S&P Global Platts comments on Trans Caspian Pipeline’s economic viability
Baku, Azerbaijan, Sep.18
By Leman Zeynalova - Trend:
Although Caspian production costs could be low, potential upfront investments in a new pipeline are massive, leading to high transportation costs, Elena Anankina, credit analyst focusing on energy and the primary analyst on SOCAR at S&P Global Platts told Trend.
She was commenting on the economic viability of Trans-Caspian pipeline, which envisages transportation of gas from Turkmenistan to Europe through Azerbaijan.
“Economic viability of Trans-Caspian pipeline remains questionable in our view. Although Caspian production costs could be low, potential upfront investments in a new pipeline are massive, leading to high transportation costs. Also, environmental aspects require close analysis (burning natural gas leads to lower CO2 emissions but methane itself is a powerful greenhouse gas),” said Anankina.
She pointed out that coordination between multiple agents with diverging agenda is never easy.
“European gas markets experience a glut in 2019, given recent LNG supply increments and very modest demand growth, which led to a rapid decline in spot gas prices to barely above $3/mmbtu, from above $8 a year ago. Although we expect European gas prices to gradually correct due to seasonal factors and potential coal-to-gas switching, gas prices are likely to remain challenging for high-cost producers, and it remains to be seen whether they could ensure adequate payback for large upfront investments in a new pipeline,” she said.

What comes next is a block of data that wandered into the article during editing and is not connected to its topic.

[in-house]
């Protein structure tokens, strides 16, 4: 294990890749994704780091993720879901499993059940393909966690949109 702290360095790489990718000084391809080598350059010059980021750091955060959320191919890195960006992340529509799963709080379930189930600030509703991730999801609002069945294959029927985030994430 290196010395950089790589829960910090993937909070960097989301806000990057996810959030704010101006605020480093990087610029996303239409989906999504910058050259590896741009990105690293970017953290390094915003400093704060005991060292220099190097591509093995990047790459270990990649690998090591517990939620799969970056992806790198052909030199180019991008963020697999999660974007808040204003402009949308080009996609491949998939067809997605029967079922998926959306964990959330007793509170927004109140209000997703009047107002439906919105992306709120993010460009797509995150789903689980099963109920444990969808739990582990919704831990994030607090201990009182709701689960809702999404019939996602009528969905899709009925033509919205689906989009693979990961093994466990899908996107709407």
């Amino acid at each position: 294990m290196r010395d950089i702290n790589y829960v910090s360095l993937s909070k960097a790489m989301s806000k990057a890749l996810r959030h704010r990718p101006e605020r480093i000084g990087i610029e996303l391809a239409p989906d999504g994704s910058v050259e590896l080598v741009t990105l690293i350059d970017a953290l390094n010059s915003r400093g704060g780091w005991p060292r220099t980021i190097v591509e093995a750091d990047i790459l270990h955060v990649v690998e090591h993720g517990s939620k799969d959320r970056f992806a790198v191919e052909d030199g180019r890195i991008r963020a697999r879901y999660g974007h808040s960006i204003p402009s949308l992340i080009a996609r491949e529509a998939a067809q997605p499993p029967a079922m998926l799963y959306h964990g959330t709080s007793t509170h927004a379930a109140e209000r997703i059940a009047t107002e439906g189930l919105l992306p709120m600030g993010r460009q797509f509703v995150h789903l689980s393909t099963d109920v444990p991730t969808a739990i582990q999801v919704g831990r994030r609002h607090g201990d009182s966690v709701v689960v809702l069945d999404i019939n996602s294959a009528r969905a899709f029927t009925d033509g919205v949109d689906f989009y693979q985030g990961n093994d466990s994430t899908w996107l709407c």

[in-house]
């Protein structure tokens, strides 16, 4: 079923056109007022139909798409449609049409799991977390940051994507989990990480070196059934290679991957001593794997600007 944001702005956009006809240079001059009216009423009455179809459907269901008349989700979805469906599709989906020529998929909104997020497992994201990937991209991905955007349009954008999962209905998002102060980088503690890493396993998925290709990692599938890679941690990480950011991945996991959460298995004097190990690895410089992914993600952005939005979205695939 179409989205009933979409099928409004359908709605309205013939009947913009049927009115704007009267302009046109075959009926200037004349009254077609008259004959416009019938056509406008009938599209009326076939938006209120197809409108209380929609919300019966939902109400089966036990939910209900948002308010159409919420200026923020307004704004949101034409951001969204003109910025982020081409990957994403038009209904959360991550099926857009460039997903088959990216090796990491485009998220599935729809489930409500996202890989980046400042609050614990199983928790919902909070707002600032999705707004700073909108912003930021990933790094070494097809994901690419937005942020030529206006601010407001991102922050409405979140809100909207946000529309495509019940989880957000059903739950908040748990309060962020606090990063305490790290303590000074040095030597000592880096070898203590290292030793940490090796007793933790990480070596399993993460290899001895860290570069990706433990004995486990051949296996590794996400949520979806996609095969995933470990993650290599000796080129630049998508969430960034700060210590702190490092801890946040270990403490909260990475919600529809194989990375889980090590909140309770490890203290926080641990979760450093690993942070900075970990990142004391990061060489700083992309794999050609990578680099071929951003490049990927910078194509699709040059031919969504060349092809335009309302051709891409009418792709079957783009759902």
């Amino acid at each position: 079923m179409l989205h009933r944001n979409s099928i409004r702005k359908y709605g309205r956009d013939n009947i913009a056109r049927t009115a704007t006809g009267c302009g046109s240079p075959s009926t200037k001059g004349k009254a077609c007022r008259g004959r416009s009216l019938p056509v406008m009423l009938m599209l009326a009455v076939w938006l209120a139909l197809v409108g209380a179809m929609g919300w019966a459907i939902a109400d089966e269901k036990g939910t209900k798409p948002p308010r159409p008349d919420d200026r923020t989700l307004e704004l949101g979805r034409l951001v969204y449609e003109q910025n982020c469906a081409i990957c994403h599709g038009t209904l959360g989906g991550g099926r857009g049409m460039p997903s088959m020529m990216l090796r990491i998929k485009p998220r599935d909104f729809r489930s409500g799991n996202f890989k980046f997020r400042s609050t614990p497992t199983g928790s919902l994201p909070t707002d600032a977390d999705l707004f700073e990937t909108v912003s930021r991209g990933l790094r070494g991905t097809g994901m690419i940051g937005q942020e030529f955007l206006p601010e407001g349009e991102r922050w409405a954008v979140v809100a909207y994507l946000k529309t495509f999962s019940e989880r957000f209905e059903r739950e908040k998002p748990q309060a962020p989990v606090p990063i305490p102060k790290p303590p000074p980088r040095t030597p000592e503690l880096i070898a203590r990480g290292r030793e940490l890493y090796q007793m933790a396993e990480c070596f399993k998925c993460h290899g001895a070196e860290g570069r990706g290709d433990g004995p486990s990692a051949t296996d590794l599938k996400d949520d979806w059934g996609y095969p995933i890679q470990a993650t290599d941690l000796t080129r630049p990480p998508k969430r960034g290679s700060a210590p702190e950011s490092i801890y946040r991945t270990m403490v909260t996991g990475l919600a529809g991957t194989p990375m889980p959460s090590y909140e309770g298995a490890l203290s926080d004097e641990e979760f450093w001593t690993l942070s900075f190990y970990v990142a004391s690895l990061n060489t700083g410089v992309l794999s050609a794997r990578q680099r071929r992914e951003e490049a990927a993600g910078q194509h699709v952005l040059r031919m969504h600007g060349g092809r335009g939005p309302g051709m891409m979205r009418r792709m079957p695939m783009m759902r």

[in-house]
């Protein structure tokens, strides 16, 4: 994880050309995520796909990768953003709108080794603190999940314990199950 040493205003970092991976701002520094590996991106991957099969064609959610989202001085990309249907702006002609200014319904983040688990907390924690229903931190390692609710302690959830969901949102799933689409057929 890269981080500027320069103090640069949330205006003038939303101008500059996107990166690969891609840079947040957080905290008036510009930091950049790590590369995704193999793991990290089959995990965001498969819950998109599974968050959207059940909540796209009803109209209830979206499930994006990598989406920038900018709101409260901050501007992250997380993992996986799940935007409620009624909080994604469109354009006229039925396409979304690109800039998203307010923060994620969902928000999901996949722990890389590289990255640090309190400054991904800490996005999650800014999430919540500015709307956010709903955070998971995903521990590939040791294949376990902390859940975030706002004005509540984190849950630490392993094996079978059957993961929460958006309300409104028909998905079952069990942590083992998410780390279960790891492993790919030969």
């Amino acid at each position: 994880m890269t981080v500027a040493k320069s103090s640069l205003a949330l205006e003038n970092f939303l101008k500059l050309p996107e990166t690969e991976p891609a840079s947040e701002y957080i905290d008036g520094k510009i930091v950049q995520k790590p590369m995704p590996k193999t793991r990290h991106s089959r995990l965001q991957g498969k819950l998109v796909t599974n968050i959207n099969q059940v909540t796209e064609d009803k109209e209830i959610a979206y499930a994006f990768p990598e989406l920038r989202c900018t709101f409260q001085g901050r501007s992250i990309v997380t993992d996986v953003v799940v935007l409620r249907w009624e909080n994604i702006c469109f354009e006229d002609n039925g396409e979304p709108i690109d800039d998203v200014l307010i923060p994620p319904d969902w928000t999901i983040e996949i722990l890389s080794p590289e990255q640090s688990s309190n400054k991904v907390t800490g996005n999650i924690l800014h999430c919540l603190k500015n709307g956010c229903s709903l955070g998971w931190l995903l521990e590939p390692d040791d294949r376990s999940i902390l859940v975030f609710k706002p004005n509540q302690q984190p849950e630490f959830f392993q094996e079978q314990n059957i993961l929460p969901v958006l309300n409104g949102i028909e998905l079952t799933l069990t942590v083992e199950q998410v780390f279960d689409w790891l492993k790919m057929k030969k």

Anankina noted that LNG development made gas a global commodity, with increasingly interconnected and volatile global markets, so that traditional long-term oil-linked contracts are unlikely to ensure investment payback, as they are being gradually replaced with spot sales and market hedging.
Trans-Caspian Pipeline envisages transportation of Turkmen gas to Europe through Azerbaijan.
Turkmenistan is studying the possibility of bringing its energy products to the European market. To this end, a 300-kilometer gas pipeline will have to be laid along the Caspian seabed to the shores of Azerbaijan.
Turkmenistan has declared its readiness to supply Europe with an annual volume of up to 40 billion cubic meters of gas.
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